Section AExercise 2 1. give me a break (informal) : used to indicate an idea or a thing is silly or ridiculous 2. to hook (sth.) up: to connect something 3. to be happening (slang) : to be newly exciting or fashionable 4. to go nuts (informal): to go crazy 5. to revert to (sth.): to go back to a previous condition
Section BKey Words pimple – a small red swelling of the skin inventory – a detailed, itemized list, report, or record of things in one's possession, especially a periodic survey of all goods and materials in stock retina – a delicate, multilayered, light- sensitive membrane lining the inner eyeball and connected by the optic nerve to the brain
Section BExercise 1 1. The smart house provides an enjoyable way of life. 2. It is a great convenience. 3. It provides excellent security and health benefits.
Section BExercise 2 1. Vacuuming and cleaning is done by a robot. The smart house steams all the clothes in the closet and gives ideas on what to wear for that day ’ s weather. Pictures on the walls and temperatures can change to your wish.
2. It can record your favorite TV program when you ’ re not home. It can take inventory, make up a shopping list and order food. It can be controlled through a wall-mounted keyboard, a tele-command or even by voice. E-mail or voice mail can be checked from any TV or computer screen in the house. 3. Air conditioners can kill the flu bug and other harmful viruses. The monitor screens can oversee children in another room. It doesn ’ t need keys. The door unlocks only for the owner.
Section CKey Words gadget – a small specialized mechanical or electronic device interactive – of or relating to a two- way electronic or communications system in which response is direct and continual transmit – to send from one person, thing, or place to another; convey
click – to press the button on a mouse to initiate some action or mark a point on the screen sitcom – situation comedy dapper – neatly dressed; trim virtual – existing or resulting in essence or effect though not in actual fact, form, or name gratification – the condition of being satisfied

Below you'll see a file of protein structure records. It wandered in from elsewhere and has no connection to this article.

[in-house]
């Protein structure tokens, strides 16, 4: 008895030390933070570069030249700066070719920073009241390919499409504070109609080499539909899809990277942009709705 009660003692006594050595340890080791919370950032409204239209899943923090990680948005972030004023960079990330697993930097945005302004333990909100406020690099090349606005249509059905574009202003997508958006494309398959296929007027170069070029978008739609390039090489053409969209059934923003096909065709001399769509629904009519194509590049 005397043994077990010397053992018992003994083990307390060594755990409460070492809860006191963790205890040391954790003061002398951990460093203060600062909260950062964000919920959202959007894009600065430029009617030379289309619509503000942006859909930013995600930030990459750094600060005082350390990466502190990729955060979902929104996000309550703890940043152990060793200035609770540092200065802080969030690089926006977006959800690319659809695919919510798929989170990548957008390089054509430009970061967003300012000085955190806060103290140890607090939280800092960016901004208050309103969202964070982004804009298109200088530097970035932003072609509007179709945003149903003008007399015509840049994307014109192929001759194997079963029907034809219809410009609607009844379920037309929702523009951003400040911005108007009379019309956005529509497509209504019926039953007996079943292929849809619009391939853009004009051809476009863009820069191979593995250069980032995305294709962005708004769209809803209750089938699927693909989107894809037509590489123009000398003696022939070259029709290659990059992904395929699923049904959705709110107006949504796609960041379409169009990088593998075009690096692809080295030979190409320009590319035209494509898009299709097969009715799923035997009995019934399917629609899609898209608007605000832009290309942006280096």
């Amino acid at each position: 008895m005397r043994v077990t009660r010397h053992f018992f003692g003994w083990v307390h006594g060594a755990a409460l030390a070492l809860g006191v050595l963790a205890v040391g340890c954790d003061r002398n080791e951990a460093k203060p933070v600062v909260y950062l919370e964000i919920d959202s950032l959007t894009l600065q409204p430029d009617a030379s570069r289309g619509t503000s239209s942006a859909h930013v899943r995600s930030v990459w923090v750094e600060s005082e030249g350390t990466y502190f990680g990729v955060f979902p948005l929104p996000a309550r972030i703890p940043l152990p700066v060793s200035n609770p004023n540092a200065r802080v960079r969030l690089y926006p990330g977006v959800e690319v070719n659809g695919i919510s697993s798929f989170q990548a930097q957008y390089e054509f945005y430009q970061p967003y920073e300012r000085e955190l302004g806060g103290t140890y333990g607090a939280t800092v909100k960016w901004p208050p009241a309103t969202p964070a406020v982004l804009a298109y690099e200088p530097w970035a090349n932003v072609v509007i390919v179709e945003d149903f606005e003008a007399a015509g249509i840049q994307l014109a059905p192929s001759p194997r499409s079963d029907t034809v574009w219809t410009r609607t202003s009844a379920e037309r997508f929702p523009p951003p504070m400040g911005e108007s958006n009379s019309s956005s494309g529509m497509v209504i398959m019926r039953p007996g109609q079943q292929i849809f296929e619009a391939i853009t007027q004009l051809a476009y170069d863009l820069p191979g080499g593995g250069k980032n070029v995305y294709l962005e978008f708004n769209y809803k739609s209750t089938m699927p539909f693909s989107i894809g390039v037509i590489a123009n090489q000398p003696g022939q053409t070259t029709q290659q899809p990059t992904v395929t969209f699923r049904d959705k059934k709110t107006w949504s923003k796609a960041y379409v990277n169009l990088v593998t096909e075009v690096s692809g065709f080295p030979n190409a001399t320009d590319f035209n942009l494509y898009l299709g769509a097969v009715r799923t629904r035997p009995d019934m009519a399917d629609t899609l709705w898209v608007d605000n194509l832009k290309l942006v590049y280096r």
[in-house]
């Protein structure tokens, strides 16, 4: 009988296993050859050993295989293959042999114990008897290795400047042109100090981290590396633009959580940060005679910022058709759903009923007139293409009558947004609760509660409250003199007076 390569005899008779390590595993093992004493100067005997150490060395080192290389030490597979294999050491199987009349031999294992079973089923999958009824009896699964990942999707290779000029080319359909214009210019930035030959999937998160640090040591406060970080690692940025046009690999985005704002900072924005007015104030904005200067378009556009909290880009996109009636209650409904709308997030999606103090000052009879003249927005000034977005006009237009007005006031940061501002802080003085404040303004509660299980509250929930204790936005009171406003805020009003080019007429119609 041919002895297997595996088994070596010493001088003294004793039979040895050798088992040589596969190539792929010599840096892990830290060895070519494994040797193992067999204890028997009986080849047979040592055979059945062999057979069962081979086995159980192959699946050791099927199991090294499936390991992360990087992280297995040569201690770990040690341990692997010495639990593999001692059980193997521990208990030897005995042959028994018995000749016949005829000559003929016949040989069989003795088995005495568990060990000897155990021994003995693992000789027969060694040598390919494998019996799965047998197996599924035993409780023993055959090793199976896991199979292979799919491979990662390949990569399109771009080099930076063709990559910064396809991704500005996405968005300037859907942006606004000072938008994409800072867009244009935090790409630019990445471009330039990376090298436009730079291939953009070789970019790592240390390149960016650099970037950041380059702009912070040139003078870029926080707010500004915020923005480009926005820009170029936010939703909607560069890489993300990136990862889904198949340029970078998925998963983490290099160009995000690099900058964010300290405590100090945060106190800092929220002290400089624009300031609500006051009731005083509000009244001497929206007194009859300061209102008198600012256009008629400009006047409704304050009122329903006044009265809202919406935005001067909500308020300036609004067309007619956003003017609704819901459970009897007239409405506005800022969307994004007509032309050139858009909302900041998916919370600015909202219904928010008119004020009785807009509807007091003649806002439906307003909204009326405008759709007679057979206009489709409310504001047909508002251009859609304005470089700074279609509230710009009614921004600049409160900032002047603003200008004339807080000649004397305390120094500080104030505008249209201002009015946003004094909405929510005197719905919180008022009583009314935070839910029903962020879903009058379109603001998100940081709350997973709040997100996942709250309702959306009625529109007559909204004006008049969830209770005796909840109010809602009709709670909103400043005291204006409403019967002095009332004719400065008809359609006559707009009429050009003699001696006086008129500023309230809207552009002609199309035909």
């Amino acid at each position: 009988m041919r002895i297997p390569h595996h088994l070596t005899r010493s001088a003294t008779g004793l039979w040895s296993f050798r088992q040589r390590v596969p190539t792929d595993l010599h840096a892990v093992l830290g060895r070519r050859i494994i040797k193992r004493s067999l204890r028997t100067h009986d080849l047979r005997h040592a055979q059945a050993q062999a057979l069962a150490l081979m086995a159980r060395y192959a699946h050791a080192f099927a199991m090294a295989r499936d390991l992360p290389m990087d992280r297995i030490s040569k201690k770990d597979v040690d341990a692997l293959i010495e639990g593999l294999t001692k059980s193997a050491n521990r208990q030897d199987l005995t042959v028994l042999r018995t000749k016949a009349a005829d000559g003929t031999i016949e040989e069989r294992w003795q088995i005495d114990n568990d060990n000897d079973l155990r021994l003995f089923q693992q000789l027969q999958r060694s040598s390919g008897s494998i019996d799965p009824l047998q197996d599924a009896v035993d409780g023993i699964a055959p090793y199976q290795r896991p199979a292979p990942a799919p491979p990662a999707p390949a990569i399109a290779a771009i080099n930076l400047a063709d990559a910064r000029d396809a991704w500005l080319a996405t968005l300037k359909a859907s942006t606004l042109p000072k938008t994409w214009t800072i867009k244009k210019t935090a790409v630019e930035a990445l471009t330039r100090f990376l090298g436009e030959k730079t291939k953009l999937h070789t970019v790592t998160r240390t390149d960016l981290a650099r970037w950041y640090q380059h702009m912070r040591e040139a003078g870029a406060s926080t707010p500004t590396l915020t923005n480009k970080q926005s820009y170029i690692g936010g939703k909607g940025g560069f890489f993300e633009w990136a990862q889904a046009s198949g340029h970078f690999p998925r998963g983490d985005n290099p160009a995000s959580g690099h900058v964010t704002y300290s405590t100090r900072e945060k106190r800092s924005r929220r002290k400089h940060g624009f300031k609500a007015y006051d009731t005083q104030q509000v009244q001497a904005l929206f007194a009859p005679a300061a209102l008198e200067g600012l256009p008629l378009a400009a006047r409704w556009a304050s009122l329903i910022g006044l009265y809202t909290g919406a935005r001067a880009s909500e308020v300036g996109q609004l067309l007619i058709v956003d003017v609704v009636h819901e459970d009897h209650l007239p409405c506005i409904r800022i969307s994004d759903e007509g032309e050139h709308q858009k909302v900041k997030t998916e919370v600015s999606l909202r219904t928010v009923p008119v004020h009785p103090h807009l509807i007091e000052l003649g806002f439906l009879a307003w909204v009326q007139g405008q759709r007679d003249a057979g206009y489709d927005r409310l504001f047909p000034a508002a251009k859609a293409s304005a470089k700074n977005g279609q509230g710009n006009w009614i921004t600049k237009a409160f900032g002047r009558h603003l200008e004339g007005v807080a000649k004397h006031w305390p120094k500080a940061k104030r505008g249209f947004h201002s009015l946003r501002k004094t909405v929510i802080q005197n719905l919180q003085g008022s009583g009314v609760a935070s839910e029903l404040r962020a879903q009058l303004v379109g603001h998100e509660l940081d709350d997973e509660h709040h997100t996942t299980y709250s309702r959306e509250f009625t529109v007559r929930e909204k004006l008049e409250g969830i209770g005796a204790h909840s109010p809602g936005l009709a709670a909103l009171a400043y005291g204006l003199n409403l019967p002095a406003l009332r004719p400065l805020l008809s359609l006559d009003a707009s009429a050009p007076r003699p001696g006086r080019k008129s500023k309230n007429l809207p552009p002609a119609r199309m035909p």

Section AKey Words CFC – chlorofluorocarbon 氟氯化碳 recycle – to extract and reuse detergent – a cleansing substance made from chemical compounds phosphate – a salt or an ester of phosphoric acid baking soda – a white crystalline compound used in making beverages etc. vinegar – an impure dilute solution of acetic acid
Section AExercise 1 Person 1: air pollution Person 2: plastic Person 3: CFCs Person 4: carbon dioxide/Water shortage Person 5: toxic chemicals Person 6: deforestation
Section AExercise 2 Person 1: ride a bike Person 2: use cloth bags when shopping Person 3: use a car without an air conditioner Person 4: plant trees and use as little water as possible Person 5: avoid using chemical cleaners Person 6: stop eating beef
Section BKey Words derive – to obtain or receive from a source polymer – any of numerous natural and synthetic compounds tuber – a swollen, fleshy, usually underground stem, such as the potato granule – a small grain or pellet; a particle biodegradable – (of substances) that can be made to rot by bacteria renewable – inexhaustible or replaceable by new growth
Section BExercise 2 1. because this plastic would be truly biodegradable. 2. because it would be a renewable source of plastic.
Section CKey Words depletion – the gradual use or consumption of a resource, especially a natural resource ozone layer – a region of the upper atmosphere, between about 15 and 30 kilometers (10 and 20 miles) in altitude, containing a relatively high concentration of ozone that absorbs solar ultraviolet radiation in a wavelength range not screened by other atmospheric components.Also called ozonosphere
irreversible – impossible to reverse emit – to give or send out matter or energy mass transit – public transport commuter – one that travels regularly from one place to another, as from suburb to city and back
Section CExercise 1 1. Issue being discussed: The positive advances in technology vs. the damage it does to environment.
2. Main points of each speaker: Stevens: Modern innovations in technology cause irreversible damage to environment. Technological advances can ’ t keep up with negative impact. Grant: Technology can reverse environmental damage. Overpopulation can be limited by birth control. Pollution can be cut down by effective means of mass transit